In this large-format implementation manual, TPM experts explain P-M Analysis. (A methodology that makes zero losses a reality in your TPM program.) P-M Analysis is designed to help your TPM teams analyze and eliminate chronic problems that have been neglected or unresolved in the past.
Chronic quality defects and other chronic losses are hard to eradicate, because they typically have multiple, interrelated causes that vary with every occurrence. Common improvement strategies, like cause-and-effect analysis, are usually ineffective in dealing with such complex problems. P-M Analysis was specially developed to overcome the weaknesses of traditional methods. It offers a rigorous 8-step method for ensuring that all possible factors are identified and investigated.
Through P-M Analysis, teams really get in touch with their equipment. Its unique skill-building process improves technological know-how while delivering solutions to persistent problems. The first four steps of this rigorous 8-step program help teams isolate and understand the root causes of defects and failures within main equipment mechanisms and peripheral systems. The final four steps provide a systematic approach for effectively controlling those causes.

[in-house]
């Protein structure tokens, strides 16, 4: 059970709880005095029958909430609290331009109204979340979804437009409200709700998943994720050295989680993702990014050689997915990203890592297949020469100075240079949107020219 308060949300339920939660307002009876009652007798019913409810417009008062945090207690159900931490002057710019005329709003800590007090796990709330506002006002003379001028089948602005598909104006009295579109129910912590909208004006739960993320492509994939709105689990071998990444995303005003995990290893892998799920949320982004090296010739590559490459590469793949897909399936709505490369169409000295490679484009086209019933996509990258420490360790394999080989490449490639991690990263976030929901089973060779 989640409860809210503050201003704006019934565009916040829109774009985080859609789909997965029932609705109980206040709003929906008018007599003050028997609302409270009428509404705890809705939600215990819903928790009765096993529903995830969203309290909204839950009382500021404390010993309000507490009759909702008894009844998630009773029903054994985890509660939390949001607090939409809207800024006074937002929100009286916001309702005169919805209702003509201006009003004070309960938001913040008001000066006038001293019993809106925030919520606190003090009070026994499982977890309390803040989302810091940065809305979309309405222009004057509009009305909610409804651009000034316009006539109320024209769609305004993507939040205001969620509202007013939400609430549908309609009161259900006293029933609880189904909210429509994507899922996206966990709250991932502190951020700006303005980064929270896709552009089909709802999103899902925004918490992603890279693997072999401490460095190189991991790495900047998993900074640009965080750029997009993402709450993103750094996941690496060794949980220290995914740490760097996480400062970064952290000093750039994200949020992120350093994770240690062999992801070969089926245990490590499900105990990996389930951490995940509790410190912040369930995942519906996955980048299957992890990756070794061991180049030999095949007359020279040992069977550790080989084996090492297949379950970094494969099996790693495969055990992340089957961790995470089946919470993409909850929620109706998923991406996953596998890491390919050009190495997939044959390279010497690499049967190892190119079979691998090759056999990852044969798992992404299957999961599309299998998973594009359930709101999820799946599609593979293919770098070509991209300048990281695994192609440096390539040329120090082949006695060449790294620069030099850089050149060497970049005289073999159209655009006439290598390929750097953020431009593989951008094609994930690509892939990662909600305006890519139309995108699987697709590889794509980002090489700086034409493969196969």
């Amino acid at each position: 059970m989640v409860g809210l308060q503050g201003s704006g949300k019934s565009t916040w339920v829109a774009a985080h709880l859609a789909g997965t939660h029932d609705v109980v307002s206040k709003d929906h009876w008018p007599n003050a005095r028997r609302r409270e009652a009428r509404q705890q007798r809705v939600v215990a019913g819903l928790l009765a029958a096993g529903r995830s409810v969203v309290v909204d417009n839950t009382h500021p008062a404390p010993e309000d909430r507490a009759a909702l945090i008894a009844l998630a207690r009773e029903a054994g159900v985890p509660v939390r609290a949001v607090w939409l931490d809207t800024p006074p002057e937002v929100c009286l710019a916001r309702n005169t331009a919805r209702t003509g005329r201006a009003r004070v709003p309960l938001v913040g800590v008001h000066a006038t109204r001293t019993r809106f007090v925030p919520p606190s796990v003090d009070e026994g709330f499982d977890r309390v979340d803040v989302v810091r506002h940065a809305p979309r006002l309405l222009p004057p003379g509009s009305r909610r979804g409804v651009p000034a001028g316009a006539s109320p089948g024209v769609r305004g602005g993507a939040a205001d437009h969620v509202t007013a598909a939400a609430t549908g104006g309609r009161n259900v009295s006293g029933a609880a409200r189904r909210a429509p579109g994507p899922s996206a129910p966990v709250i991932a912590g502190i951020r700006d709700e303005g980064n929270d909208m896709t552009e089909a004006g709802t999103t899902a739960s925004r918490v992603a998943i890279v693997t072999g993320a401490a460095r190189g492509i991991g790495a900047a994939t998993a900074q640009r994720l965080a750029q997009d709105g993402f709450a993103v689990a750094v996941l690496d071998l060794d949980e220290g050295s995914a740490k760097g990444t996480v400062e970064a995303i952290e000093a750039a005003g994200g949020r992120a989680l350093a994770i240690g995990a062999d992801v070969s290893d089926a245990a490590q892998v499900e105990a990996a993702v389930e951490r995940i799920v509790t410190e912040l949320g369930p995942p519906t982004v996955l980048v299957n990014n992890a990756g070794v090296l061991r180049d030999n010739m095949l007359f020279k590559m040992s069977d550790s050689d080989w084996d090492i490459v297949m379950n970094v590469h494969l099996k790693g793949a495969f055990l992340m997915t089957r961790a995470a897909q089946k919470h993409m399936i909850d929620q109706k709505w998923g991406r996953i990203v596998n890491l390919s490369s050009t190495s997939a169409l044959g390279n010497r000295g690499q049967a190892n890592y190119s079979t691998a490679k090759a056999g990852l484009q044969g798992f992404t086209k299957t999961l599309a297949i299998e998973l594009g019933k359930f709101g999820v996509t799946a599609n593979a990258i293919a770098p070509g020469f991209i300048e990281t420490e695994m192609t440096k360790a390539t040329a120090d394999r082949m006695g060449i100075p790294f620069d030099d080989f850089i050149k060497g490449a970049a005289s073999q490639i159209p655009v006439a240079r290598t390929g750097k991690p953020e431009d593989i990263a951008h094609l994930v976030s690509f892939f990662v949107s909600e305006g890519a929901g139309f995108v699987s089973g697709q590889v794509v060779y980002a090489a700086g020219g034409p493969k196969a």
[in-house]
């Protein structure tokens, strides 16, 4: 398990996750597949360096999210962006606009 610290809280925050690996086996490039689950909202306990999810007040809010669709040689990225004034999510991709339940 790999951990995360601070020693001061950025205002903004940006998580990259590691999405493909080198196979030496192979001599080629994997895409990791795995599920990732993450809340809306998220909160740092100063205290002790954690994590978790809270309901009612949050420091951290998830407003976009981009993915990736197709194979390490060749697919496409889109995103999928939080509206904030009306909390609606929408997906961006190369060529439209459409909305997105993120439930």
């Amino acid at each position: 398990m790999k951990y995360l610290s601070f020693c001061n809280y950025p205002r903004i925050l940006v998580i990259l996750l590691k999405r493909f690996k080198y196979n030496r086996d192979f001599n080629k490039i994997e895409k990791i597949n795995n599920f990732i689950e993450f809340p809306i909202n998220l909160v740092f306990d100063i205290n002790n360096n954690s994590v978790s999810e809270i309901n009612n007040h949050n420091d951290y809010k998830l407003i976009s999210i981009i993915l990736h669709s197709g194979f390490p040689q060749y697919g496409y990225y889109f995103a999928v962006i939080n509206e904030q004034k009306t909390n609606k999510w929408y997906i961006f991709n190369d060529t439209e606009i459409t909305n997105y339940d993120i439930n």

A critical concept in P-M Analysis is physical analysis -- a way of thinking about how defects and failures are generated that forces us to look at the physical principles involved and to quantify the changes in the relationship between the equipment mechanisms and product parts involved. When a proper physical analysis is carried out, teams are far less likely to overlook important factors or to waste time pursuing unrelated ones. Although not a cure-all, P-M Analysis has reduced chronic losses to zero and raised technological expertise in many manufacturing environments.
This illustrated implementation manual provides a thorough step-by-step procedure for implementing P-M Analysis, along with practice exercises and graded examples. It is an unparalleled resource for anyone with a basic knowledge of TPM who is ready to fine-tune their loss-reduction activities. Here, finally, is a root-cause analysis method that will help teams achieve the ultimate goal of zero losses.
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